Trek-Segafredo was the first team that reached out to me. It was during the 2019 Tour de France. I was at a training camp in Andorra, and my agent called me. I was speechless – at first, I thought it was a prank. I took no time to decide to sign. Trek-Segafredo had been one of my dream teams since I was a kid. I was amazed when I saw Fabian (Cancellara) riding a Trek bike and winning all those races. Back in 2013 there was also a Latvian rider named Andžs Flaksis who rode for the Bontrager Cycling Team (currently Hagen Berman Axeon). I knew him, and when I saw his equipment, saw that everything was so high-end, I dreamed of one day riding on those Trek bikes.
Signing with Trek-Segafredo has also given me the opportunity to be teammates with Toms (Skujiņš), who is a good friend. We’ve known each other since we were kids and were often on the National Team together. In Girona, we sometimes train together as well as in Latvia when we’re both there.
What is your role in Trek-Segafredo, and what are your goals for the season?
At the start of the season, my role was to be the lead-out for Matteo (Moschetti). By principle, if he’s feeling good in the sprint stages, we go for him, if not, we can swap. If Matteo is not at a race, I’ll have my opportunities, and I hope I can make the most of them. It’s my first year in the team, I’m not a big name, and I need to prove myself and get a result, but my number one job is to help Matteo, and I think I started well as he got two wins in our first races together earlier this year. My goal is also to help some of our leaders in the Classics, and personally I would love to get a win in 2020. But to be honest, this year I’m not thinking about my results, but rather the team’s results.
You seem to have settled nicely in the team and played a crucial role in Matteo Moschetti’s two victories in Challenge Mallorca. Was it a dream debut?
In the first race I was really stressed because I was the last lead-out guy. I was so nervous that I would make a mistake, so when Matteo won, I think I was even more happy than him with the victory. I felt an enormous weight lift off my shoulders because I did my job, and the Directors were happy with my performance. It was a real team victory, and this was a special feeling. Not just the rider who won stood in the spotlight, we truly felt like the whole team had won, together. In front of me I had two very experienced riders, Ryan and Jasper, who I trusted fully, and before the start of the race I had told Matteo: “Listen if something happens, stay on my wheel, I will bring you to the front but stay on my wheel!” I think that was the key, we all trusted each other, and we won because of it.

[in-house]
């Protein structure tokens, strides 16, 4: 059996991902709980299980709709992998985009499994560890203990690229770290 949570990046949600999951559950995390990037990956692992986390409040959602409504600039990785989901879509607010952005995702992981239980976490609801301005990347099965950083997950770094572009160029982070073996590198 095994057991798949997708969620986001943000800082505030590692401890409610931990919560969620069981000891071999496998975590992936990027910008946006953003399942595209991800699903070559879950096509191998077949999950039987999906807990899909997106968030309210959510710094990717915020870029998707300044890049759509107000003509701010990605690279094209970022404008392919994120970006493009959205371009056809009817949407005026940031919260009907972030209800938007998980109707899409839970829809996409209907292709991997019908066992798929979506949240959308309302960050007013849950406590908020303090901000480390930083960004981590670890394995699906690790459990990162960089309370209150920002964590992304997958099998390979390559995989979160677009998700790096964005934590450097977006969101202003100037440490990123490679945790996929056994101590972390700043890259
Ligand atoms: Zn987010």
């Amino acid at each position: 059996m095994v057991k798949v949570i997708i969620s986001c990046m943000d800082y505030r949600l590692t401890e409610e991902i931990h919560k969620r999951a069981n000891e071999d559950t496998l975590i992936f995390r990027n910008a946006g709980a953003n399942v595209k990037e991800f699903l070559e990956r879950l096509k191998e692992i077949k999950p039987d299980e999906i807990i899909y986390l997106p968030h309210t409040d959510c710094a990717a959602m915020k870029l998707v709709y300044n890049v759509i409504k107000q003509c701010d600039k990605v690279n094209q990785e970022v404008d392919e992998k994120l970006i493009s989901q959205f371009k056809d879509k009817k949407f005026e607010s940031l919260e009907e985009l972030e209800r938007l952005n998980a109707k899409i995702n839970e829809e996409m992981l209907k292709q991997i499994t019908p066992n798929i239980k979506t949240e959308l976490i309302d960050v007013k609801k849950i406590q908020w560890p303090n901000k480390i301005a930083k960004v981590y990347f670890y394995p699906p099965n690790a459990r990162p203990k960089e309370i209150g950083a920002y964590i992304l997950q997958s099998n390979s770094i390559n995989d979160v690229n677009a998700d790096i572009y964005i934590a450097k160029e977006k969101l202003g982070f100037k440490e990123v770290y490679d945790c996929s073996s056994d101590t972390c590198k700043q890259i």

How do you define yourself as a rider? What are your biggest strengths?
I’m a fast guy, so definitely my sprint is one of my biggest strengths. Then, on top of that, I’m strong and can still be fast at the end of a hard race, such as the Belgian Classics. Some pure sprinters don’t like or cannot contest sprints after such tough races, but I feel like I can be competitive in those types of courses.
If you could borrow one skill or strength from any pro cyclist, past or present, what would it be and from whom?
It’s hard to name one rider, but I would like to be better on steeper climbs. I want to keep my sprint but improve on steeper, punchier climbs because sometimes, if it’s really steep, I blow up massively. I want to hold my power for a longer time and still be really fast when it matters.
The best day you ever had on a bike?
My first pro victory. It was in Belgium in 2018, a race called Market Heistse Pijl. I was on cloud nine. I was riding for ONE Pro Cycling, and the team did an amazing job. I got a great lead-out from Hayden McCormick. We split the bunch in the last cobbled climb, and I won from a select group. Actually, that day I felt sick during the entire race, but the team was working for me, and I just couldn’t let them down. After the victory we went to an Italian restaurant to celebrate, and when I came back to the hotel, I was running a fever of 40 degrees. It took me a month after that to fully recover and get back to racing.
My dream race is Paris-Roubaix, and If I ever find myself on that start-line, I will be pinching myself.
If you weren’t a cyclist, you would be …
A businessman or manager.